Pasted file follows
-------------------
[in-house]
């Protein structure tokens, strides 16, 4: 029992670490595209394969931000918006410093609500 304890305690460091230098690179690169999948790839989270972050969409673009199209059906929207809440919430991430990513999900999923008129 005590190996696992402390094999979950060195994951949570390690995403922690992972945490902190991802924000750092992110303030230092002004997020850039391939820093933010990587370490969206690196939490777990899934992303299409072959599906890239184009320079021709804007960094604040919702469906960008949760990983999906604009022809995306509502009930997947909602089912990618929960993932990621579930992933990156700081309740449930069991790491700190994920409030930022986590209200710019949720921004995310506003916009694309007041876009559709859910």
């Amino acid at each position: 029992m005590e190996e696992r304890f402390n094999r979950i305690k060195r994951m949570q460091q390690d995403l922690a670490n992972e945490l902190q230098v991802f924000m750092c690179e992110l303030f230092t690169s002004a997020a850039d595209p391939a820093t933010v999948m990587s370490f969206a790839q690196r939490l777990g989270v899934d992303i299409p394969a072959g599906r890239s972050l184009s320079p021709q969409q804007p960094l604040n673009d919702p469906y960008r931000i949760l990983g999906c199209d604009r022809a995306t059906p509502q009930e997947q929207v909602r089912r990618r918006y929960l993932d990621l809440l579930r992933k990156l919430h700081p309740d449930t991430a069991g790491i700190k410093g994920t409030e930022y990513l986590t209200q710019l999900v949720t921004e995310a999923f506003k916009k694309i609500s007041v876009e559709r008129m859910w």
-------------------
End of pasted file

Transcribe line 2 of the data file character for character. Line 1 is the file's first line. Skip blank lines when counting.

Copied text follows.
């Protein structure tokens, strides 16, 4: 029992670490595209394969931000918006410093609500 304890305690460091230098690179690169999948790839989270972050969409673009199209059906929207809440919430991430990513999900999923008129 005590190996696992402390094999979950060195994951949570390690995403922690992972945490902190991802924000750092992110303030230092002004997020850039391939820093933010990587370490969206690196939490777990899934992303299409072959599906890239184009320079021709804007960094604040919702469906960008949760990983999906604009022809995306509502009930997947909602089912990618929960993932990621579930992933990156700081309740449930069991790491700190994920409030930022986590209200710019949720921004995310506003916009694309007041876009559709859910």